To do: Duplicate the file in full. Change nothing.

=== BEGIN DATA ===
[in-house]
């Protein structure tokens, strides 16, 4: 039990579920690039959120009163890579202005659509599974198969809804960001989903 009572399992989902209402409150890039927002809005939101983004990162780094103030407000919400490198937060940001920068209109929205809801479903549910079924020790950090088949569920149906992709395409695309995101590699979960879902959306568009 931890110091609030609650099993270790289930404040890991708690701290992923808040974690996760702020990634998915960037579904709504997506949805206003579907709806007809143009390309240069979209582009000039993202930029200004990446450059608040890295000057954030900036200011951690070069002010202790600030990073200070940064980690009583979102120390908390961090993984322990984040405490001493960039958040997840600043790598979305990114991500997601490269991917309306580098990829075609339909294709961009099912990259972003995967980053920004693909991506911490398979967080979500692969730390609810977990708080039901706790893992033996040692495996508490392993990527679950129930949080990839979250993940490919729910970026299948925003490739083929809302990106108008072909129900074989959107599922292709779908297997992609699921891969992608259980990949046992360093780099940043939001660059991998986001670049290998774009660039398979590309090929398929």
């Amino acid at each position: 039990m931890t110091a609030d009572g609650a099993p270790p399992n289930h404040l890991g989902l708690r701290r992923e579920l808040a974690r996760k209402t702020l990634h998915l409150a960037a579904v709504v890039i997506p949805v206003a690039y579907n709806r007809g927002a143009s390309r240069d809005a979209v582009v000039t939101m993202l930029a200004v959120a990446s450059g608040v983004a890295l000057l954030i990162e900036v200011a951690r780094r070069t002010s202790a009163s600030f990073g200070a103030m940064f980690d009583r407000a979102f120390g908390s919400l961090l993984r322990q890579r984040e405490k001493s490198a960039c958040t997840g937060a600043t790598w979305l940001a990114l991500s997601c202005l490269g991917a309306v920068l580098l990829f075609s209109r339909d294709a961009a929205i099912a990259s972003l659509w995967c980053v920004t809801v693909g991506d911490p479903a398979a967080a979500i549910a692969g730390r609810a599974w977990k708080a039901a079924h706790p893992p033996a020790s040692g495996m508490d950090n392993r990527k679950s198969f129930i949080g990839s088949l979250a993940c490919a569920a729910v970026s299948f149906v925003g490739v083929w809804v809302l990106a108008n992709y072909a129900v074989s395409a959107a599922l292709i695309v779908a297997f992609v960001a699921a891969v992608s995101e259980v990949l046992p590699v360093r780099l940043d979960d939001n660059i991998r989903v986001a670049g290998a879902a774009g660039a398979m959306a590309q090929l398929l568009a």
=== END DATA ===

[in-house]
């Protein structure tokens, strides 16, 4: 039990579920690039959120009163890579202005659509599974198969809804960001989903 009572399992989902209402409150890039927002809005939101983004990162780094103030407000919400490198937060940001920068209109929205809801479903549910079924020790950090088949569920149906992709395409695309995101590699979960879902959306568009 931890110091609030609650099993270790289930404040890991708690701290992923808040974690996760702020990634998915960037579904709504997506949805206003579907709806007809143009390309240069979209582009000039993202930029200004990446450059608040890295000057954030900036200011951690070069002010202790600030990073200070940064980690009583979102120390908390961090993984322990984040405490001493960039958040997840600043790598979305990114991500997601490269991917309306580098990829075609339909294709961009099912990259972003995967980053920004693909991506911490398979967080979500692969730390609810977990708080039901706790893992033996040692495996508490392993990527679950129930949080990839979250993940490919729910970026299948925003490739083929809302990106108008072909129900074989959107599922292709779908297997992609699921891969992608259980990949046992360093780099940043939001660059991998986001670049290998774009660039398979590309090929398929």
């Amino acid at each position: 039990m931890t110091a609030d009572g609650a099993p270790p399992n289930h404040l890991g989902l708690r701290r992923e579920l808040a974690r996760k209402t702020l990634h998915l409150a960037a579904v709504v890039i997506p949805v206003a690039y579907n709806r007809g927002a143009s390309r240069d809005a979209v582009v000039t939101m993202l930029a200004v959120a990446s450059g608040v983004a890295l000057l954030i990162e900036v200011a951690r780094r070069t002010s202790a009163s600030f990073g200070a103030m940064f980690d009583r407000a979102f120390g908390s919400l961090l993984r322990q890579r984040e405490k001493s490198a960039c958040t997840g937060a600043t790598w979305l940001a990114l991500s997601c202005l490269g991917a309306v920068l580098l990829f075609s209109r339909d294709a961009a929205i099912a990259s972003l659509w995967c980053v920004t809801v693909g991506d911490p479903a398979a967080a979500i549910a692969g730390r609810a599974w977990k708080a039901a079924h706790p893992p033996a020790s040692g495996m508490d950090n392993r990527k679950s198969f129930i949080g990839s088949l979250a993940c490919a569920a729910v970026s299948f149906v925003g490739v083929w809804v809302l990106a108008n992709y072909a129900v074989s395409a959107a599922l292709i695309v779908a297997f992609v960001a699921a891969v992608s995101e259980v990949l046992p590699v360093r780099l940043d979960d939001n660059i991998r989903v986001a670049g290998a879902a774009g660039a398979m959306a590309q090929l398929l568009a």